Also, what people who fear failure might not realize is that failure is necessary for growth.  Knowing what not to do next time can be very valuable.  Winston Churchill said, “I would rather fail my way to success rather than be a successful failure”.  Failing can be the greatest learning experience.

#2 – Procrastination

To misquote Alexander the Great, “Why do something today that you can put off until tomorrow?”  The art of procrastination is worthy of an article of it’s own (put title and link here).  Setting goals, while incredibly powerful, isn’t something that has the urgency of other countless day-to-day tasks crying out for attention.  Disappointingly, like other important but low urgency life enriching activities like exercise, learning and family, we put goal setting in the “when I have time” category.

#3 – “I’ve done OK without them”

If you’re satisfied with a just “O.K.” life, then this is a perfectly good excuse.

#4 – “I keep them in my head”

When teaching our “Bulls Eye! – Setting and Reaching Your Goals” workshop, I often hear this one.  My immediate response is a query on the individual’s goals in key areas.  The typical responses are some vague generalities with no time frame, no plan and most importantly no answer as to “why?”  For the immense power of goal setting to be released, they must be taken out of your head and written down.  The mere act of putting something in writing solidifies your brain’s ability to focus.

Your homework: Get yourself in a quiet place where you won’t be interrupted.  Write down the biggest sales failure in your career to date.  What were the negative outcomes? What were the positive outcomes? (yes, you will find some if you look hard enough)  Lastly, what did you learn?

An M.I.T. study found that the 3% of a graduating class who had set clear, written career goals upon finishing school, had cumulative net worth 20 years later than the entire other 97% combined!.

With a little bit of effort and discipline to avoid the classic goal setting obstacles noted above, you too can turn your dreams into reality.

Click here for more information on the “Bulls Eye – Setting and Reaching Your Goals” workshop or contact  Michael Caron at [email protected] or 416.456.1440.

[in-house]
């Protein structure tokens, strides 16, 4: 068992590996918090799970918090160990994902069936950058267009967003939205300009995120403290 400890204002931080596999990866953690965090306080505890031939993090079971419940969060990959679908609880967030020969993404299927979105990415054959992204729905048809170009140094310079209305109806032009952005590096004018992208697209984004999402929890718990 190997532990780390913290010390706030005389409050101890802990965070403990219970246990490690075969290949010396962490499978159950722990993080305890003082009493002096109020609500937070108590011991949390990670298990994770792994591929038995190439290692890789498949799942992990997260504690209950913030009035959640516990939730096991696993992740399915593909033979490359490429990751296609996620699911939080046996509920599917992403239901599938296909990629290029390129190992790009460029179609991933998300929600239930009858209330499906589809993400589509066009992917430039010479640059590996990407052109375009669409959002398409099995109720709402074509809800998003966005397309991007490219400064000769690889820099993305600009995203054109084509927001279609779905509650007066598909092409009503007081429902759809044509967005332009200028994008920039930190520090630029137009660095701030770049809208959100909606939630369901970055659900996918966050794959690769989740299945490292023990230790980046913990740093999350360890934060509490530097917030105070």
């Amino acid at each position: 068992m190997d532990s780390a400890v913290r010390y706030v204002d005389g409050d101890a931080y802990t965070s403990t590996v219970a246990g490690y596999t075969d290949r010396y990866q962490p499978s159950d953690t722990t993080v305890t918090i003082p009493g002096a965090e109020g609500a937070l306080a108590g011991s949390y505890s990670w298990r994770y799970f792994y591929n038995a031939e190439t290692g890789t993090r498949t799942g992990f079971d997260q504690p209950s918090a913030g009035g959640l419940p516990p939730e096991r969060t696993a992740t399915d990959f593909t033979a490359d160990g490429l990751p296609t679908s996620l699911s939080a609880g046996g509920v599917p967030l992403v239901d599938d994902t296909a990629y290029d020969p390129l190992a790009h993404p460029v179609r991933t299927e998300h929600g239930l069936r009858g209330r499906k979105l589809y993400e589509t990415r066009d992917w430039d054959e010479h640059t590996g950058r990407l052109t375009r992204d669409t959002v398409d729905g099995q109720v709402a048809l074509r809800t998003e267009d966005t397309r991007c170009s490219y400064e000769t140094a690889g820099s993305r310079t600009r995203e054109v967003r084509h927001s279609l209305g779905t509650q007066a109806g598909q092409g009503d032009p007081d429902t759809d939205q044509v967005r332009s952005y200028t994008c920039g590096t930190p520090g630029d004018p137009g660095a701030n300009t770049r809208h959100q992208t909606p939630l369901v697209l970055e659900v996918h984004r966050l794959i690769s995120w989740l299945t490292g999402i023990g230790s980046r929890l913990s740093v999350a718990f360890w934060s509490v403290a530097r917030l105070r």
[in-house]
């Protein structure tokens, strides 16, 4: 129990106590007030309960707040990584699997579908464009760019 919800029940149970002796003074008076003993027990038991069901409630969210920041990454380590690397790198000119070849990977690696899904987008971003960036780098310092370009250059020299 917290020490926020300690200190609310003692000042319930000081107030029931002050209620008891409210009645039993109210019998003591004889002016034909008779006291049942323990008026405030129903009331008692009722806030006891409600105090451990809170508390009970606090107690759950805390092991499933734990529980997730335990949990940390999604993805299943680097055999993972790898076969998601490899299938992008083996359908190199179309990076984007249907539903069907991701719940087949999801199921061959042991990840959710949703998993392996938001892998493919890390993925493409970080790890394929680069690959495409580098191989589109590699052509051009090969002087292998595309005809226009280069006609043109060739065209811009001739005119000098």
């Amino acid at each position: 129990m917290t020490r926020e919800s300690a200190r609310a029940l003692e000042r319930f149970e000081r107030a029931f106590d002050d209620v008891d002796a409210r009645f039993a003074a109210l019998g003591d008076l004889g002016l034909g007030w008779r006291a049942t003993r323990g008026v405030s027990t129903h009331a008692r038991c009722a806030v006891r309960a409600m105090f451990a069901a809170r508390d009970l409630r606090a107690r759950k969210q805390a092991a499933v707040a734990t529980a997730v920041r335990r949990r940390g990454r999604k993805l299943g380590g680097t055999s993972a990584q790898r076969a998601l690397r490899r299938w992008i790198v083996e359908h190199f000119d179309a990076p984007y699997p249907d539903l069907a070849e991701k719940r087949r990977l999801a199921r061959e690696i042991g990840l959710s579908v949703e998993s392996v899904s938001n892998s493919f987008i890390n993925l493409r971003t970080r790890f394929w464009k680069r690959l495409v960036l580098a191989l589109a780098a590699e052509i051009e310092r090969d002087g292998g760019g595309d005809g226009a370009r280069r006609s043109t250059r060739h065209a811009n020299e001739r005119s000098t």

VoicemailWhen prospecting, don’t miss an opportunity to use voicemail to deliver your value message.

Are you frustrated constantly by trying to connect to buyers when prospecting and getting their voicemail? I hear this complaint from many of our clients.

Times have changed. In the early 90’s before voicemail was ubiquitous, studies showed that one business person attempting to contact another business person would get through 22% of the time. Sounds low doesn’t it? But it gets worse. Spurred on by the pandemic, the work-from-home trend makes getting people at their desk next to impossible and today’s stats are more like 10% or even less. That means that 9 out of 10 times, you’re going to get voicemail when doing cold prospecting.

What I find crazy is how many salespeople don’t leave a voicemail when they’re calling a buyer.  By not leaving a message, they are missing a great opportunity!

Instead of looking at this marvel of communication engineering as being your enemy, it can be your friend – at least in the short term. Before you say I’ve lost my selling marbles, let me explain. How many of you can convey a compelling description of your product’s benefits and features in 30 words or less?  Some of you may be able but wouldn’t it be nice if you had a full minute? Of course it would.  A good prospecting voicemail can do just that for you.

There’s a big difference between getting a prospect on the phone right off the bat and being able to leave a voicemail message first.   I far prefer to leave a carefully crafted, practiced, voicemail message as my first voice contact with a prospective customer. You can’t get cut off, you can build some “personality” and trust and with many systems, you also have the added benefit of erasing it and doing it again if you screw up. Be careful to leave the message as best you possibly can and finish before trying to erase it though in case you can’t!

Just like in advertising, multiple impressions are often required before a message registers with someone.  Each time your buyer hears what’s possibly “in it for him” to have a conversation with you, it helps strengthen your case.

Obviously you eventually want to connect in real time with the prospect and there are specific techniques to drastically increase your chances when the time is right but that will have to wait for a future post.

Using voicemail to your advantage is part of Northbound’s “Connecting to the Big Cheese” workshop.  To arrange a complimentary condensed version of the workshop for your team, contact Michael Caron @ [email protected] or 416.456.1440.

Our live instructor-led online program, Goal Aligned™ Selling, will give you the skills & strategies to close more sales.